Australian cycling retained its strong links with the Mapei training centre in Varese, even after the Mapei pro team was folded. Shayne Bannan would oversee the operation, Crespi would serve as local consultant, Pappalardi was also regularly on the scene to assist… and eventually all the stars aligned, and the coach got his wish.
A benefactor in the form of Gerry Ryan came along, listened to Bannan’s pitch about the need for an Australian team, and ultimately the businessman agreed that the time was right. GreenEdge Cycling was registered as a holding company in late-2010, riders were contracted throughout the 2011 season, and by 2012 the Australian pro team had become a reality.
Shane Bannan was the GM. Alvaro Crespi was on staff. Allan Davis would be one of the 31 riders on the roster… along with a host of other prominent Australians. And the rest, as they say, is history.
GreenEdge became Orica-GreenEdge, then Orica-Scott, then Mitchelton-Scott… and, in theory – for a few short days in June 2020 – it was due to become the Manuela Fundación, thanks to a Heads of Agreement signed by Bannan and Garzelli.
That dalliance with Garzelli, and a botched accord that was struck without proper consultation with Gerry Ryan, would ultimately cost Bannan his position with the team.
The co-founder is now gone, unceremoniously dumped from the Mitchelton-Scott payroll, and, according to La Gazzetta dello Sport, replaced overnight by Brent Copeland, a South African who has worked in pro cycling for years, most recently as operations director at Bahrain-McLaren.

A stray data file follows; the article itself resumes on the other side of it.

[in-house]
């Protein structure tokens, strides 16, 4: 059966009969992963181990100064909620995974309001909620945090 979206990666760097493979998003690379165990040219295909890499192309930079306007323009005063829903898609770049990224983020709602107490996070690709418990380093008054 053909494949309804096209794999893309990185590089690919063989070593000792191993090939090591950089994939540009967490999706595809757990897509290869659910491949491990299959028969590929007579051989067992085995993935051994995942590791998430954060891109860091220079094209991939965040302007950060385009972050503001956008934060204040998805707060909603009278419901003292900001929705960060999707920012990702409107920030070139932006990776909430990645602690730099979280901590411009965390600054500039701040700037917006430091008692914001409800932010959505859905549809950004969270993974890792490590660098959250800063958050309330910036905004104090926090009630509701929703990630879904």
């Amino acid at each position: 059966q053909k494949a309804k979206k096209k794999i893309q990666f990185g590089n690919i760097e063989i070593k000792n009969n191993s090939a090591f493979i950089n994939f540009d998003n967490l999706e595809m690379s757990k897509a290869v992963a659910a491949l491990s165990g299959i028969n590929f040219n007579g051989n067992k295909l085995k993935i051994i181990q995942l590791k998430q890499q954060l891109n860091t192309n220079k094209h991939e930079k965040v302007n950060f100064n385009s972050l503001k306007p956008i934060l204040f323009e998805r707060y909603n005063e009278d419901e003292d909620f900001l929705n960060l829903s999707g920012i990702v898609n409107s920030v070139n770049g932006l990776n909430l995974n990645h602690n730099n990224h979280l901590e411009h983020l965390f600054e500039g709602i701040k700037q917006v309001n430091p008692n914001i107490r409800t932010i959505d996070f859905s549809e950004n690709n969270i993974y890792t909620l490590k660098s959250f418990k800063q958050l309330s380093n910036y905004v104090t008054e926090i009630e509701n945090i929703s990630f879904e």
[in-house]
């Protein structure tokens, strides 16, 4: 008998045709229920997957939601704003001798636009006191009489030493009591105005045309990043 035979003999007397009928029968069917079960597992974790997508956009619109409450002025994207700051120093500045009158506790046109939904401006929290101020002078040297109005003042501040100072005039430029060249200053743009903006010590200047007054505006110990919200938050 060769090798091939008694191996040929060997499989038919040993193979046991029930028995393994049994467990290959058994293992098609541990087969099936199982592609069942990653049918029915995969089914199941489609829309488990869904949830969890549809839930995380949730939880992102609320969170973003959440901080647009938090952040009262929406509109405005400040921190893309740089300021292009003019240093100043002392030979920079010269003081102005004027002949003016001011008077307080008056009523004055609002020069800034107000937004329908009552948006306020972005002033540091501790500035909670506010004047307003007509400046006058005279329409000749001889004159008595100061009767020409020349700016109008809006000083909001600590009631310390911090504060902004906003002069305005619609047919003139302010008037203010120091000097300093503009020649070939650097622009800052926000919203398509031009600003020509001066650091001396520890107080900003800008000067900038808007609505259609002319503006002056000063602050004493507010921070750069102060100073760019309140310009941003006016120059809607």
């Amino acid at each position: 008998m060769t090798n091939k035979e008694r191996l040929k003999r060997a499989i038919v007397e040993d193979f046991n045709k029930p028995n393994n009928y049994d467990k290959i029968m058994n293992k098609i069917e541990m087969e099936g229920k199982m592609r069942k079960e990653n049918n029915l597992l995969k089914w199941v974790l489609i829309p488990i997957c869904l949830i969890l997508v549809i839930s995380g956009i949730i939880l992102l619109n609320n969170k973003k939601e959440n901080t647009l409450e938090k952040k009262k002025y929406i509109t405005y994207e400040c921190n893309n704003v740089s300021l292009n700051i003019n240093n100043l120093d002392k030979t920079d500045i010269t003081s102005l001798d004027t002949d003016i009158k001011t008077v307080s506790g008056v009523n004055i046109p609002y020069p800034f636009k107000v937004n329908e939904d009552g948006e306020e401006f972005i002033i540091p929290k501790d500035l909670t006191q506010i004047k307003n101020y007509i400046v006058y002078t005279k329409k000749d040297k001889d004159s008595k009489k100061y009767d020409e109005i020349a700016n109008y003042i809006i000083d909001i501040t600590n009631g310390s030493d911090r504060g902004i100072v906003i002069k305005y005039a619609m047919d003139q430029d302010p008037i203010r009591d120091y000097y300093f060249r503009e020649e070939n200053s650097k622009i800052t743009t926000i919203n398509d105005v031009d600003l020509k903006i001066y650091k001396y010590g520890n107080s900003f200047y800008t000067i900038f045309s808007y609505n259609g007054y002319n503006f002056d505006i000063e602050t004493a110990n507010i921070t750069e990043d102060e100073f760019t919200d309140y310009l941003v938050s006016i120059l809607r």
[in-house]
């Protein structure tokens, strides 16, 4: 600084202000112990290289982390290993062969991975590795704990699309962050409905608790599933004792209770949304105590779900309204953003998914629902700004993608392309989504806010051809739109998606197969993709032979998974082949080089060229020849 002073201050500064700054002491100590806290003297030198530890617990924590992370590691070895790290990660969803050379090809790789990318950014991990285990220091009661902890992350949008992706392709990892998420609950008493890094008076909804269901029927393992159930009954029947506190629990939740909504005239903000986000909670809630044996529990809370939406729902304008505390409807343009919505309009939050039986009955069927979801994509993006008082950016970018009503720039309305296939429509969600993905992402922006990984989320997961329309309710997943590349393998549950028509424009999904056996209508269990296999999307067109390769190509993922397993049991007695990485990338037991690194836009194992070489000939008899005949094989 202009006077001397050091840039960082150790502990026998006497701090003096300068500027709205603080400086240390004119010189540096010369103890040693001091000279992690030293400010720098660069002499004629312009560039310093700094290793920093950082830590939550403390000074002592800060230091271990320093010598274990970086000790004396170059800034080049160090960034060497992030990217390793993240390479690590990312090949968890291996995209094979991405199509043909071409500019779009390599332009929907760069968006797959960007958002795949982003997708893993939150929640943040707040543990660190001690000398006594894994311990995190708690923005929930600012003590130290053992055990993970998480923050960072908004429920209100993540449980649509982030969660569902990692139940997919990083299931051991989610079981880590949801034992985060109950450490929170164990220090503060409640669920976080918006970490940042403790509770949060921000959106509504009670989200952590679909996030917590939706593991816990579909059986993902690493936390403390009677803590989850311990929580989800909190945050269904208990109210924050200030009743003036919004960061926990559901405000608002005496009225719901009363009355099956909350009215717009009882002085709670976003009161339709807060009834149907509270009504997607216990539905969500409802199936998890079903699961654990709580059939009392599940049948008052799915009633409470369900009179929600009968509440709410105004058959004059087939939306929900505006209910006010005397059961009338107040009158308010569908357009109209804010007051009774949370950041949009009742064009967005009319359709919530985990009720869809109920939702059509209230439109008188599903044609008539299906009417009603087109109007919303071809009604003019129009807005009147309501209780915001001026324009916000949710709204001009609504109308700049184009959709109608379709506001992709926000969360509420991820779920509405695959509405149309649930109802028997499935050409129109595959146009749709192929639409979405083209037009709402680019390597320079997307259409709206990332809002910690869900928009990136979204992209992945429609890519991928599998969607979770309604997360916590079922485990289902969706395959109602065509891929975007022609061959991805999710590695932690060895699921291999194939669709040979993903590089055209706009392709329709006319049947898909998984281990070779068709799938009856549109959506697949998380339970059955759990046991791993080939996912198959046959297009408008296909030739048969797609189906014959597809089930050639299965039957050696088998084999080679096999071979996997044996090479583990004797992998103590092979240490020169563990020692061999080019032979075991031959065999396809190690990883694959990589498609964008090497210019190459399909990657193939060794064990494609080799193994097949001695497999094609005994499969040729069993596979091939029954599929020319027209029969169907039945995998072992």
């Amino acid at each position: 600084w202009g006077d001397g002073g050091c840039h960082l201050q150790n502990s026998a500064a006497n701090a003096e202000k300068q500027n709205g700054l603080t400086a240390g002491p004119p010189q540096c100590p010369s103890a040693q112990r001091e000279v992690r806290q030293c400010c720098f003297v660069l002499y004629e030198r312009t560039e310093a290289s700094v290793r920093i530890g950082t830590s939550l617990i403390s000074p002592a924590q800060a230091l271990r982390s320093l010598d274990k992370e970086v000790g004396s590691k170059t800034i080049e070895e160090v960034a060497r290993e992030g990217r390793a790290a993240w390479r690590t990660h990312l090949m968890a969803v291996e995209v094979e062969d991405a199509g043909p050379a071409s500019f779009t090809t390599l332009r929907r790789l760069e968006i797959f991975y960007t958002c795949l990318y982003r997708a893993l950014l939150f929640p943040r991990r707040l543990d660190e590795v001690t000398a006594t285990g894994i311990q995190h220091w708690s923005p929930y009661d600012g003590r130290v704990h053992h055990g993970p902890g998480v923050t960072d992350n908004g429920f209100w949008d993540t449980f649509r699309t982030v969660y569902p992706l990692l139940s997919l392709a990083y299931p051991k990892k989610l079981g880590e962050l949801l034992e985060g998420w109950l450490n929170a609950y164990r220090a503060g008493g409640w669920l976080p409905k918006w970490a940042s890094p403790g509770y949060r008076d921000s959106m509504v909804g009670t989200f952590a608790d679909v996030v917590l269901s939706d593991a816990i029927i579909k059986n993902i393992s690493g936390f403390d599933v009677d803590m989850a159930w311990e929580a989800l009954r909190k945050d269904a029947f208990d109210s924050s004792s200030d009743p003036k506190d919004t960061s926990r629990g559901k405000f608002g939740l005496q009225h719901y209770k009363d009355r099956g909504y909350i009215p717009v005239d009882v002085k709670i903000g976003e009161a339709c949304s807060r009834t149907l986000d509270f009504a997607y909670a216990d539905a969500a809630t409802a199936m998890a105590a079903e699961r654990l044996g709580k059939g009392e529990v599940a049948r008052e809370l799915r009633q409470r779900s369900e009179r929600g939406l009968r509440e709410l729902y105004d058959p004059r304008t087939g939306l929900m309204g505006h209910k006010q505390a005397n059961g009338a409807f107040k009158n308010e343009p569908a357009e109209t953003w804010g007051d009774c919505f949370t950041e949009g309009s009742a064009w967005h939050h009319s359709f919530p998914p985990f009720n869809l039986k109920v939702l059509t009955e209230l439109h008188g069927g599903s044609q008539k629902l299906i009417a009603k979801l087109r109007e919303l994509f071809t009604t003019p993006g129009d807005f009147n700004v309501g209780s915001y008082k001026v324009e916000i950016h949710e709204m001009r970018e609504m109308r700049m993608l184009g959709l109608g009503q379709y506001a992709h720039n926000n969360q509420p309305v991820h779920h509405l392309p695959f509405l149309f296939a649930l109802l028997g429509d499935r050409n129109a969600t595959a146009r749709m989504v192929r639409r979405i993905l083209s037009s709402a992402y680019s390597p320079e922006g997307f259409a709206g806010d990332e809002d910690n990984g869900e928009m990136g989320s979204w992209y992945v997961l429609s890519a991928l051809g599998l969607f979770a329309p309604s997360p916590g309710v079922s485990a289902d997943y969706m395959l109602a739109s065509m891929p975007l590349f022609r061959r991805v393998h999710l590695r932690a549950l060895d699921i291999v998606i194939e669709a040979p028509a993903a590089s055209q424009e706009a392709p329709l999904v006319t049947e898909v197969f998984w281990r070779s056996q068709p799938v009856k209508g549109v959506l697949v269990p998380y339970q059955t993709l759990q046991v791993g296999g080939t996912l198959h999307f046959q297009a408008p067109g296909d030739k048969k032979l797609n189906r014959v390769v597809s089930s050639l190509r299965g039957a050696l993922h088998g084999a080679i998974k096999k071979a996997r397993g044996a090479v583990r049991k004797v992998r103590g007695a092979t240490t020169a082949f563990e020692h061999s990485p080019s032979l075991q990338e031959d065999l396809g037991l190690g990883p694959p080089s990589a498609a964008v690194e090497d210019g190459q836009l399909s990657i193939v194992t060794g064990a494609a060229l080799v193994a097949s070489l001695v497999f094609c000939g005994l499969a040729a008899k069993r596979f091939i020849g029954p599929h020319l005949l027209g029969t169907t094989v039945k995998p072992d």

We’ll learn more about the dramatic changes to the management of Mitchelton-Scott in the coming days, weeks and months. For now, it remains Australian registered with Gerry Ryan still the main benefactor.
There is talk about other potential sponsors and an ongoing commitment from Ryan and, although the businessman has suffered significant setbacks to his sporting and entertainment portfolios in 2020, he says he remains committed to the team because he is “passionate about cycling”.
If he were to lose any of his passion, it could be because of the absurdity of arrangements like the one that Bannan believed he’d brokered with Garzelli. It was, after all, the 2000 Giro d’Italia champion who was acting on behalf of the so-called Manuela Fundación. And it’s also been Garzelli who has taken exception to comments from Ryan about ownership of the team, turning a curious arrangement – one Ryan insists was announced prematurely – into something of a soap opera that ended almost as quickly as it began.
It was a murky deal that didn’t have the full backing of the man who has financed the Australian team since its inception. And that is why this chapter of the Mitchelton-Scott team has come to a close… why Copeland now finds himself as GM of a team, and why Bannan no longer has a job in a team he helped establish.
– By Rob Arnold